Tissue engineering and regenerative medicine
Nkechinyere Chidi-Ogbolu is a chemical engineer with a bachelor’s degree from Howard University. At age 14, she began studying at the university and after graduating with honors at 18, she came out with her book Tales of an Uber Minor in College.
Chidi-Ogbolu holds a master’s degree in biomedical engineering from UC Davis. She is now a third-year biomedical engineering Ph.D. candidate with a focus on tissue engineering and regenerative medicine. She works in Dr. Keith Baar’s lab studying musculoskeletal function and injury. She chose to go into the medical field so that her research is able to have an impact of a broader scale than that of a one-on-one doctor/patient relationship.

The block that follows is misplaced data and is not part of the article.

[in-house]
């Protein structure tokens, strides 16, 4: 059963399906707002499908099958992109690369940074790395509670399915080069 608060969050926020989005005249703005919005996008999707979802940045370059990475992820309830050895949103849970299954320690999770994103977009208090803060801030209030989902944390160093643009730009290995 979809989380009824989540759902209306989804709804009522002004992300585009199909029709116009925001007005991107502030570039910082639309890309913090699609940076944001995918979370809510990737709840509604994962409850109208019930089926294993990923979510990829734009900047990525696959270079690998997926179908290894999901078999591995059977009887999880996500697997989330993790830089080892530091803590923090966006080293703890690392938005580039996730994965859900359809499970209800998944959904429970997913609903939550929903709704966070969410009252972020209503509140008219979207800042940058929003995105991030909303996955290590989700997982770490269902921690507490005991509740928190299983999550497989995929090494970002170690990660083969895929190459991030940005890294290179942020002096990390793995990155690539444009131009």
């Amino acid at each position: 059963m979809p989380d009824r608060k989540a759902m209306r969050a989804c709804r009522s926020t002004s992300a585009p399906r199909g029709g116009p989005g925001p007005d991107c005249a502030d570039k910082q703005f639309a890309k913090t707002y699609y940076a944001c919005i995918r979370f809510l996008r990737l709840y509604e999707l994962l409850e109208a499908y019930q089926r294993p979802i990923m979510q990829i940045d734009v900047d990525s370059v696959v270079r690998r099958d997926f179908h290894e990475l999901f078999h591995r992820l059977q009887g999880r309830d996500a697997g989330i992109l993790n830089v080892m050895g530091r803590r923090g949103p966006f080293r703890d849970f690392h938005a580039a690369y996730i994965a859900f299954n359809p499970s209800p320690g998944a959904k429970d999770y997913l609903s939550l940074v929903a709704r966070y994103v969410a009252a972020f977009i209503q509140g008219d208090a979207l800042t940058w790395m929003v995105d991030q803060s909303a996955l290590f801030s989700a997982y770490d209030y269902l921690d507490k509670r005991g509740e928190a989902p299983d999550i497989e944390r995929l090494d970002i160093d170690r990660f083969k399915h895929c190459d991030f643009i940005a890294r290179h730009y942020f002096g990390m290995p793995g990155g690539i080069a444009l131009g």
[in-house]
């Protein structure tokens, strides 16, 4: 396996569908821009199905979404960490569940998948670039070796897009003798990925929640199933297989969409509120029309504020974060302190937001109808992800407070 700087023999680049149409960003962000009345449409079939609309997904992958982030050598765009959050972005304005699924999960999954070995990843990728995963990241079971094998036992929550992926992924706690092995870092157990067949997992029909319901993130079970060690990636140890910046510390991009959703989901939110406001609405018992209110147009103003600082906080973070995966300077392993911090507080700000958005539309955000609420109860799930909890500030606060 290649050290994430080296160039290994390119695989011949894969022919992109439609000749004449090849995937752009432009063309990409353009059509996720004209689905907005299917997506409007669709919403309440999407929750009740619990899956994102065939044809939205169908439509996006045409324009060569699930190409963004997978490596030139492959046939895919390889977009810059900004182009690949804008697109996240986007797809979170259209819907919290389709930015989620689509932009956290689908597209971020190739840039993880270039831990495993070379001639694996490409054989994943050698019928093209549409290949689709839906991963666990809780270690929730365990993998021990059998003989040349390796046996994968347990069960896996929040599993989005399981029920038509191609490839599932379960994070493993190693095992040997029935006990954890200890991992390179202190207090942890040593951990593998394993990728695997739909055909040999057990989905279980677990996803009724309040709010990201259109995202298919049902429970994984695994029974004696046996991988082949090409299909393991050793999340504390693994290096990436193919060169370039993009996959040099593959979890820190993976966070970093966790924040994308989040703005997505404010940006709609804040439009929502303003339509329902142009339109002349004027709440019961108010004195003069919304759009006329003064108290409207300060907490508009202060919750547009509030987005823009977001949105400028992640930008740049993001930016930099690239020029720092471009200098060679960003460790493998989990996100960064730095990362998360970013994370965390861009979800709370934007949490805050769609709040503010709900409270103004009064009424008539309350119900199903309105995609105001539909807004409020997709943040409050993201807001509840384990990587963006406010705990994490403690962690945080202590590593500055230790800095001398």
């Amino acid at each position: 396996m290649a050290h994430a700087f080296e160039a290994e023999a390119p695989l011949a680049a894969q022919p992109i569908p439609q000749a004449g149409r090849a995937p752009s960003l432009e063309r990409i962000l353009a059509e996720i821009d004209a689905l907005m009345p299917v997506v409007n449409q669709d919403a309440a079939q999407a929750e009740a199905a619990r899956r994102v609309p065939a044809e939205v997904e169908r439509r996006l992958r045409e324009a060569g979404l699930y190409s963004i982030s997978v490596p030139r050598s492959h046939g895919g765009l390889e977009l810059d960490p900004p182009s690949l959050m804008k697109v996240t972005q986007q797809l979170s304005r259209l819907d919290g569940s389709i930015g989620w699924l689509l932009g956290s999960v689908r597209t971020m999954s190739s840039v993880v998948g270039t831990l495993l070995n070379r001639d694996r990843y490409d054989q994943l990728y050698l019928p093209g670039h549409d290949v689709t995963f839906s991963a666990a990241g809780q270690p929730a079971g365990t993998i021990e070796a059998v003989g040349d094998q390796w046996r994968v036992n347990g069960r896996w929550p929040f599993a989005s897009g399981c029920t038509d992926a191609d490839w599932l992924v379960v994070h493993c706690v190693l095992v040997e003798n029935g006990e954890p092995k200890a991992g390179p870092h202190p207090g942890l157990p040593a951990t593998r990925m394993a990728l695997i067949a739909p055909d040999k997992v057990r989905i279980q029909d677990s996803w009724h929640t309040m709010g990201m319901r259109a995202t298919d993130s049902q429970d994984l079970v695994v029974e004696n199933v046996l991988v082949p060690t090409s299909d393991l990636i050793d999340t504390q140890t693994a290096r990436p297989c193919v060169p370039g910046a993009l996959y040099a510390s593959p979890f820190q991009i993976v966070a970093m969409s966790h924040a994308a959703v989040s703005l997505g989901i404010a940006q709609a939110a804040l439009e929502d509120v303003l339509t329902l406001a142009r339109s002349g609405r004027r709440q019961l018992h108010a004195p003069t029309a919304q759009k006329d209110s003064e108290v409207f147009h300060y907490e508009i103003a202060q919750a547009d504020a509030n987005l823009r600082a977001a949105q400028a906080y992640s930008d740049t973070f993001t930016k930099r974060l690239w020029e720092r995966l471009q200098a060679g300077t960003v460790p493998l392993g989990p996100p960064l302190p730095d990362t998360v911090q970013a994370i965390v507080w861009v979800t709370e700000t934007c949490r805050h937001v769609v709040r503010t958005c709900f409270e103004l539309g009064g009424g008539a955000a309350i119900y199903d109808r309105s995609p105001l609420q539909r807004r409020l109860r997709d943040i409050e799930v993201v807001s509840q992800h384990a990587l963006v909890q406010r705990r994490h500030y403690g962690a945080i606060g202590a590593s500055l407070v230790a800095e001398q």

What drew you to the Keller Pathway Fellowship program?
I am trying to transition from bench work into the business of science. I believe this program will get me into the mindset of a business holder and develop skills that could help me understand what is important to a company’s bottom line.
What excites you about growing your entrepreneurial mindset?
Being able to apply my critical thinking and problem-solving skills in a more translational and impactful way.
What does innovation mean to you?
Innovation to me is what makes humans human—the constant push for an increase in knowledge.